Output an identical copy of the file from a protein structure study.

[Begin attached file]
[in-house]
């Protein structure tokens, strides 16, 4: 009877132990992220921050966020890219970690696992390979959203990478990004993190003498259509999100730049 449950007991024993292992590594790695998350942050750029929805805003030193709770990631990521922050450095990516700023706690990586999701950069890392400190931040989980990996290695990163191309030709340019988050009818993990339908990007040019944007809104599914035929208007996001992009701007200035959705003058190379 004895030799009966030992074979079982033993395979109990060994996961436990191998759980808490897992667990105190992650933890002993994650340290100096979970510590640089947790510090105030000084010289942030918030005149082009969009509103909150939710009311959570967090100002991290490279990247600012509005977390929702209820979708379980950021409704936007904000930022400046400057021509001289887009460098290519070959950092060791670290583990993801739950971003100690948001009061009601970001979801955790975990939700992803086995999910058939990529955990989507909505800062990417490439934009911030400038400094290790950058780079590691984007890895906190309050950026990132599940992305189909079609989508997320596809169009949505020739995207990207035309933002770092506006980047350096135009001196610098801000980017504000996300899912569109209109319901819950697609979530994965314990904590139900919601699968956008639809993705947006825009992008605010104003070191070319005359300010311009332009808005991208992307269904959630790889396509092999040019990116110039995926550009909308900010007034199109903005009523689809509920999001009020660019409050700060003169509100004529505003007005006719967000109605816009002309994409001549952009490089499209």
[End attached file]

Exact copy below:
[in-house]
């Protein structure tokens, strides 16, 4: 009877132990992220921050966020890219970690696992390979959203990478990004993190003498259509999100730049 449950007991024993292992590594790695998350942050750029929805805003030193709770990631990521922050450095990516700023706690990586999701950069890392400190931040989980990996290695990163191309030709340019988050009818993990339908990007040019944007809104599914035929208007996001992009701007200035959705003058190379 004895030799009966030992074979079982033993395979109990060994996961436990191998759980808490897992667990105190992650933890002993994650340290100096979970510590640089947790510090105030000084010289942030918030005149082009969009509103909150939710009311959570967090100002991290490279990247600012509005977390929702209820979708379980950021409704936007904000930022400046400057021509001289887009460098290519070959950092060791670290583990993801739950971003100690948001009061009601970001979801955790975990939700992803086995999910058939990529955990989507909505800062990417490439934009911030400038400094290790950058780079590691984007890895906190309050950026990132599940992305189909079609989508997320596809169009949505020739995207990207035309933002770092506006980047350096135009001196610098801000980017504000996300899912569109209109319901819950697609979530994965314990904590139900919601699968956008639809993705947006825009992008605010104003070191070319005359300010311009332009808005991208992307269904959630790889396509092999040019990116110039995926550009909308900010007034199109903005009523689809509920999001009020660019409050700060003169509100004529505003007005006719967000109605816009002309994409001549952009490089499209």